Locked Down overflows with talented actors who, quite literally in the cases of Dulé Hill and Ben Kingsley who appear solely on FaceTime, phone in their performances. Hathaway and Ejiofor, two actors whom I normally enjoy even when they are in bad films, seem desperate to imbue any bit of dynamism into the limp script. Instead of recognizing the ghastly nature of the parts they were stuck in and turning the drivel into campiness or anything else interesting, Ejiofor and Hathaway play it straight. Maybe this is because they are both actors of high pedigree, but so was Alan Rickman in Robin Hood: Prince of Thieves (1991) and he managed to turn a similar script into some memorable insanity. But I digress. In Locked Down, Hathaway and Ejiofor end up seeming spastic and inconsistent, trading depth for lots of aggressive movements and untraceable fluctuations in vocal pitch. As a result, the hour-and-a-half of the movie that is dominated by their time in the apartment unfurls as an endless parade of variations of two people yelling at each other in different rooms of the house. They fight about making bread in a bedroom, about smoking cigarettes in Linda’s office, and even about Paxton’s motorcycle in, well, where else, the garage. Even when the two inevitably decide to sleep together one more time, there is zero chemistry between them. In fact, I would argue I’ve seen more chemistry between slices of bread than these two actors. Furthermore, because there has been nothing but cruel insults lobbed at one another before that moment, any reunion or reconciliation, even marked by sexual desperation, is utterly unbelievable. The performances are so poor that I can honestly say the best acting I saw in the movie was from the top half of Kingsley’s face while he portrayed a moving truck company owner who opens every video call with a prayer. He is the sole person in the movie who seems to be having any fun.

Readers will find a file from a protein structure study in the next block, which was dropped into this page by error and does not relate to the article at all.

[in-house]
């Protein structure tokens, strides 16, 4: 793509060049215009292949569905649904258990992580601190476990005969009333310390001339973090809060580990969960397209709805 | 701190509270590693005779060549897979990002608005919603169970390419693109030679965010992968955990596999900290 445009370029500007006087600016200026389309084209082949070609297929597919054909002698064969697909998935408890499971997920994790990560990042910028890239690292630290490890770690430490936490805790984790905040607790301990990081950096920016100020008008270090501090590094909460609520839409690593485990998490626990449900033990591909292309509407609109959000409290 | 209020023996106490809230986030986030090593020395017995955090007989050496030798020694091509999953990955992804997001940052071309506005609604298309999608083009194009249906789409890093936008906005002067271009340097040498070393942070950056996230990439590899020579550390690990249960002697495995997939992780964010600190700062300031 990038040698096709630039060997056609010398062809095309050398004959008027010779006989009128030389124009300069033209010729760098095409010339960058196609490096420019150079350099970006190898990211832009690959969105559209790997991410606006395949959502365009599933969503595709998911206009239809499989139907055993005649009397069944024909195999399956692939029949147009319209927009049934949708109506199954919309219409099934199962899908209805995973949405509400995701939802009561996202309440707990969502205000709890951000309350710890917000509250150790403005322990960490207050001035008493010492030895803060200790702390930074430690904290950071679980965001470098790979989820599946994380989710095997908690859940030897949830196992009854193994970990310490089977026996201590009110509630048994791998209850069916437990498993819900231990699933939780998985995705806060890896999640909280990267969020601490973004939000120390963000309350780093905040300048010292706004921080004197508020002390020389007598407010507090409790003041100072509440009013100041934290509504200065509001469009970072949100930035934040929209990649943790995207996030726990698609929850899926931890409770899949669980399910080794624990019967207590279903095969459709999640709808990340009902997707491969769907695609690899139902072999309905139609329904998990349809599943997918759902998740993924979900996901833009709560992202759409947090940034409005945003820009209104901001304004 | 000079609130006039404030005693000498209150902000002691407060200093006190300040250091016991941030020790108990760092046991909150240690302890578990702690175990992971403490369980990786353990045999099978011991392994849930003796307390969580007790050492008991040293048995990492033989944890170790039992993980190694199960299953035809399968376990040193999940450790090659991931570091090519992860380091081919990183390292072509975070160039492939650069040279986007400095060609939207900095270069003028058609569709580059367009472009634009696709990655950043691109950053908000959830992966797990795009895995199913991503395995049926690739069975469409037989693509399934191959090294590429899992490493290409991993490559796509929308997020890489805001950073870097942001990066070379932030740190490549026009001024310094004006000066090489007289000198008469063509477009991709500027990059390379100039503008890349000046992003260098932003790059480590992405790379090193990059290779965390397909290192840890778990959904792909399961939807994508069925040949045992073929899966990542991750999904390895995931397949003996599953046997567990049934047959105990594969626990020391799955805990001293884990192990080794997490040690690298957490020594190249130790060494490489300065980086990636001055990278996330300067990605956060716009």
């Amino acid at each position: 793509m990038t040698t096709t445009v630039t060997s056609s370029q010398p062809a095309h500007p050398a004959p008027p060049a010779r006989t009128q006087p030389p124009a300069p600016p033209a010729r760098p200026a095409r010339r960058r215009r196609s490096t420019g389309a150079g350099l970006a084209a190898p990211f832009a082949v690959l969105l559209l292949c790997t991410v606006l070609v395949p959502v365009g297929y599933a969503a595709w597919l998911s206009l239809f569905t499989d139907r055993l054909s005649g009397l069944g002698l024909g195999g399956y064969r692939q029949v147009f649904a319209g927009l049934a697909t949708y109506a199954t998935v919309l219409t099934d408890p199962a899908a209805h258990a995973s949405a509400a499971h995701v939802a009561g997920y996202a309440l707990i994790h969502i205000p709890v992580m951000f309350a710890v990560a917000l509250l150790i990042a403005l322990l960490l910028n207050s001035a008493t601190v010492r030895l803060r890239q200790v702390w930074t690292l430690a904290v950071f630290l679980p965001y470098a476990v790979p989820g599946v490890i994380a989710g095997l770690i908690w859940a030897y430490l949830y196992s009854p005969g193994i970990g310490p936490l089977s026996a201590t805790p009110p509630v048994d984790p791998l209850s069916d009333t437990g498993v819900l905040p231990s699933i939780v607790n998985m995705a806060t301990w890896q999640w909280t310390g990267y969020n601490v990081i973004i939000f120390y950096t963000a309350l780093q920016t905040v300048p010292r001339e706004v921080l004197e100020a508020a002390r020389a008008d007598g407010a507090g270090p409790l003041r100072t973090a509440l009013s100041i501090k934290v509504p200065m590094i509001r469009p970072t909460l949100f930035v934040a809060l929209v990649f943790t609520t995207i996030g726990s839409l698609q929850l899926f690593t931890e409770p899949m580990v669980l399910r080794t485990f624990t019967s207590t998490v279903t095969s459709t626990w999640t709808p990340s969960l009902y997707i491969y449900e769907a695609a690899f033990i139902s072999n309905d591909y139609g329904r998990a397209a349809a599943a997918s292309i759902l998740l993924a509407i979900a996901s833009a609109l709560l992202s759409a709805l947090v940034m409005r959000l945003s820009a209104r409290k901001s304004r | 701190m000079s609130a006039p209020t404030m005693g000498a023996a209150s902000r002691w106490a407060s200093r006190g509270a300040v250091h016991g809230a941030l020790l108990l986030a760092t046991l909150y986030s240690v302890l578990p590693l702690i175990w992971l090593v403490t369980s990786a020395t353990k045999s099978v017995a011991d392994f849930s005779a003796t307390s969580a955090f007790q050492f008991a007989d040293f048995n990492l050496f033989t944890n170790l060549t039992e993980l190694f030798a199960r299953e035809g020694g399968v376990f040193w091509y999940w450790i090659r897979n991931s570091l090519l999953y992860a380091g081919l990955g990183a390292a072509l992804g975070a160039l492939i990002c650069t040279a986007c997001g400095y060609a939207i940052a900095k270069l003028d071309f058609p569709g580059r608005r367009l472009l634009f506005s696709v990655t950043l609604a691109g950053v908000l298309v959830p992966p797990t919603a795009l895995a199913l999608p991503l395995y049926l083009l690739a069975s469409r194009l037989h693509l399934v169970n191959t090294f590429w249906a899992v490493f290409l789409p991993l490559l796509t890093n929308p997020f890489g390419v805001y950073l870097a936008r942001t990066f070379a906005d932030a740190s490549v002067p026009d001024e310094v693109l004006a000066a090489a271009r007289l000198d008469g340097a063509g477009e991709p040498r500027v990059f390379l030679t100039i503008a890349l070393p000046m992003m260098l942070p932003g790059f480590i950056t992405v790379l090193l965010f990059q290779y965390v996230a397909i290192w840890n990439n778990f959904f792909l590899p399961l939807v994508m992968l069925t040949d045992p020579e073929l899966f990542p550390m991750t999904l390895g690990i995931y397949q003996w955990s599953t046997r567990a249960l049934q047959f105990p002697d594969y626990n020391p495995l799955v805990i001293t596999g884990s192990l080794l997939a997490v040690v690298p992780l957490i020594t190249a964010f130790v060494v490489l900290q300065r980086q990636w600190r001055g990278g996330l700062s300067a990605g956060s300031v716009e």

It is the final stunner to me that Liman could direct such a visually and narratively underbaked film. There are many things one could say about Liman’s filmography, but boring is a word I would never have imagined ascribing to his work. Yet, that is the nicest adjective I can bestow upon Locked Down. Liman shoots the trudge of apartment scenes in a steady diet of close-ups and medium shots packed into shot-reverse-shot. Why did he choose to only shoot basic masters and never bother to get anything else? Hard to say. Even when we get to the heist in the final 25 minutes of the film and blessedly leave the confines of the apartment, he finds nothing interesting to add visually. At that point, I would have settled for some of his tell-tale handheld camerawork that made Swingers and The Bourne Identity feel so lived in. Or, to take advantage of the winding hallways of Harrods, where Linda and Paxton are stealing their diamond from, he could toss in a more energetic long-take. But no, we carry forth with the same monotony. In the end, Liman achieves nothing more than the same visual language one expects from a bottom-rate Hallmark film, which is to say he does nothing at all to differentiate his filmmaking from that of a camcorder on a stick.
Some poor soul looking for a hot take will no doubt grasp the position that the slog of Locked Down is an intentional way to replicate the feelings of COVID-19 lockdown. To those who might argue such a position, I would remind them that A Man Escaped (1956), Birdman of Alcatraz (1962), and The Shawshank Redemption (1994) capture the essence of confinement while still managing to maintain exceptional levels of artistry and emotional engagement. Apart from the aforementioned top half of Kingsley’s face, the only thing that justifies the existence of this movie is an adorable hedgehog, but of course, we find out in the last scene that the hedgehog has died because Locked Down cannot even let us have that small dose of contentedness. I can honestly say that I enjoyed the feeling of actual early lockdown, when I ran two miles in my tiny apartment and reached the point where I talked to my posters because I was so bored, more than I enjoyed watching this movie.